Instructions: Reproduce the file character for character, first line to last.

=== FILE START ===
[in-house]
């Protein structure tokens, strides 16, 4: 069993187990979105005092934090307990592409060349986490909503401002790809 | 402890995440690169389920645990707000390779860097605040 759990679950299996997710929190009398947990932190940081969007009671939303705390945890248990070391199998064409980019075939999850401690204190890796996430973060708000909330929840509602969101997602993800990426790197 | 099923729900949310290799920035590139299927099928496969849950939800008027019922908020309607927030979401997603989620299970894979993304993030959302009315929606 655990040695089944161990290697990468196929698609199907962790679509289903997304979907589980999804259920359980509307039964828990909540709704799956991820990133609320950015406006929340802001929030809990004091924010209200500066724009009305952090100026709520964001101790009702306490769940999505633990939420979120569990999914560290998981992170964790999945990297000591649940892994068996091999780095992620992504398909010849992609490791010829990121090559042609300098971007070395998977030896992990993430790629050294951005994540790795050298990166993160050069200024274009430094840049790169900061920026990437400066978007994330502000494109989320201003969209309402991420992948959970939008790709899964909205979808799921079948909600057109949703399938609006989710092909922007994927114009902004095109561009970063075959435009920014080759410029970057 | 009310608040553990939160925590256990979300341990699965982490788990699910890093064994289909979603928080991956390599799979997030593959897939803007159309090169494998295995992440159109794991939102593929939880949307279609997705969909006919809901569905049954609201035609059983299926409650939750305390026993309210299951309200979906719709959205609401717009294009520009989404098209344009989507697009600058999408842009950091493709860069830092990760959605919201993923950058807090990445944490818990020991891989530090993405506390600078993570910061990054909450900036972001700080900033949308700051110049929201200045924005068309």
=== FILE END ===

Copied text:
[in-house]
């Protein structure tokens, strides 16, 4: 069993187990979105005092934090307990592409060349986490909503401002790809 | 402890995440690169389920645990707000390779860097605040 759990679950299996997710929190009398947990932190940081969007009671939303705390945890248990070391199998064409980019075939999850401690204190890796996430973060708000909330929840509602969101997602993800990426790197 | 099923729900949310290799920035590139299927099928496969849950939800008027019922908020309607927030979401997603989620299970894979993304993030959302009315929606 655990040695089944161990290697990468196929698609199907962790679509289903997304979907589980999804259920359980509307039964828990909540709704799956991820990133609320950015406006929340802001929030809990004091924010209200500066724009009305952090100026709520964001101790009702306490769940999505633990939420979120569990999914560290998981992170964790999945990297000591649940892994068996091999780095992620992504398909010849992609490791010829990121090559042609300098971007070395998977030896992990993430790629050294951005994540790795050298990166993160050069200024274009430094840049790169900061920026990437400066978007994330502000494109989320201003969209309402991420992948959970939008790709899964909205979808799921079948909600057109949703399938609006989710092909922007994927114009902004095109561009970063075959435009920014080759410029970057 | 009310608040553990939160925590256990979300341990699965982490788990699910890093064994289909979603928080991956390599799979997030593959897939803007159309090169494998295995992440159109794991939102593929939880949307279609997705969909006919809901569905049954609201035609059983299926409650939750305390026993309210299951309200979906719709959205609401717009294009520009989404098209344009989507697009600058999408842009950091493709860069830092990760959605919201993923950058807090990445944490818990020991891989530090993405506390600078993570910061990054909450900036972001700080900033949308700051110049929201200045924005068309």